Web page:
March of Dimes sent me a solicitation. In the envelope was a shiny dime. An attractive, shiny dime. What made it more compelling was that the envelope contained address labels, too.
A shiny dime and address labels. Usually, you get one or the other. Both is a banner day.
Address labels come in handy.
There aren't many good diseases or afflictions, but if the charity sending the solicitation is especially heartrending, I have a pang of conscience when I use the address labels and do not send a small contribution. I still use them, but I am not proud of myself.
Money presents a different dilemma. Somebody is giving you, entrusting you with, a sum of money. In this case, 10 cents. A shiny new dime.
At the very least, the dime is a gift. At most, it's an investment. An investment in your trust, fairness and willingness to be a part of a community of givers.
If not, who are you? Are you the sort of person who turns his back on innocent kindness? Somebody who ignores a humble solicitation? Think how much good the March of Dimes has done because people have thrown a few coins in the hopper.
I stared at the dime, turned it over in my hands and wished it were not new. If the dime were bent, rusty or encrusted with pocket sludge, this would become an easier decision.
Then I could become indignant. How dare you send me an old dime that looks as if it were plucked from the bottom of a fountain? A dime that is so dark and blemished that I can barely tell that it is a dime?
However, it wasn't. This was a new dime. A dime that looked as if it were minted yesterday and sent overnight. It was the sort of dime that has thrilled generations of children. The kind of dime Charlie Bucket was given by his grandfather, the grandfather confined to his bed wearing a night cap and dreaming about chocolate.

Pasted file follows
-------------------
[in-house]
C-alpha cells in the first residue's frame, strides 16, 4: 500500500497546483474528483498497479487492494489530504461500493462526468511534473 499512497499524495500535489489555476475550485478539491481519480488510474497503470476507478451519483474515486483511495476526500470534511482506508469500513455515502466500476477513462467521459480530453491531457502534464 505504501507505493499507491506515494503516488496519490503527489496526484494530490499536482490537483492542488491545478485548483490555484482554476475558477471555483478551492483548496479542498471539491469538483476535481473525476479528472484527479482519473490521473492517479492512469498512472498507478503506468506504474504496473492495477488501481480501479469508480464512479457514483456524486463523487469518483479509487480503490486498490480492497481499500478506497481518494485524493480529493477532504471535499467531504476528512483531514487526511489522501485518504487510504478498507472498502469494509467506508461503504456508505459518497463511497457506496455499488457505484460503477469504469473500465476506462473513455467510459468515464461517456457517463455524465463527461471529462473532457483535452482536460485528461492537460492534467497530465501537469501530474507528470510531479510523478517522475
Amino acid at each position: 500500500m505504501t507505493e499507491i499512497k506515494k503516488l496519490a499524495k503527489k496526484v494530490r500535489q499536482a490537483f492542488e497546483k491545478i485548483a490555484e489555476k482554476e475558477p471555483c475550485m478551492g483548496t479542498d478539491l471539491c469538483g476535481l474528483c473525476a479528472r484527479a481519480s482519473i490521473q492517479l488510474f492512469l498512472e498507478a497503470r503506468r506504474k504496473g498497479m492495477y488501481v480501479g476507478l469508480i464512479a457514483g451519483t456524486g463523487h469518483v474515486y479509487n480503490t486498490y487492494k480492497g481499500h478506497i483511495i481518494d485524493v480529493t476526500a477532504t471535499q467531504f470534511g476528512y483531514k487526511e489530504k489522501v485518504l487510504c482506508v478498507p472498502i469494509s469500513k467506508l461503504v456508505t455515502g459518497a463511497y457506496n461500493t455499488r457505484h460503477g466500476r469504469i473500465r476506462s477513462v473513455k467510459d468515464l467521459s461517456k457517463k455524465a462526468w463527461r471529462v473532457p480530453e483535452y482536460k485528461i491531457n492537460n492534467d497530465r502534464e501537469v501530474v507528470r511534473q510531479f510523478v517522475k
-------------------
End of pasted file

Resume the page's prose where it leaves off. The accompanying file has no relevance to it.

This dime was so nice that if I had had it as a child, it would almost be unspendable because who could trade it for five orange gum balls, three cinnamons and two grapes?
A debt unpaid and the ensuing guilt it produced was one way of looking at it, but "isn't it my lucky day?" another.
At the pool a couple of days ago, one of the swimmers reached into the pocket of his khaki shorts after his swim and found a hundred dollar bill that he did not know he had. He was ecstatic, as you would have expected him to be.
Rather than see the shiny, new dime as an obligation, why not look at it as serendipity, as evidence of one's good fortune? I hadn't expected nor asked for anything but now I had a new dime.
The third option included returning both the dime and the letter. That seemed like too much work both for me and the people at March of Dimes who would have to open the letter, process it and then put the dime back in the soft, leather pouch that I imagined it came from.
A few minutes later, I dropped the dime in the empty green Almaden bottle that had previously housed crisp Mountain White Chablis. No need to fret or try to even the score. That would happen as naturally as wine running downhill.
These are Herb Benham's opinions and not necessarily those of The Californian. Email him at firstname.lastname@example.org.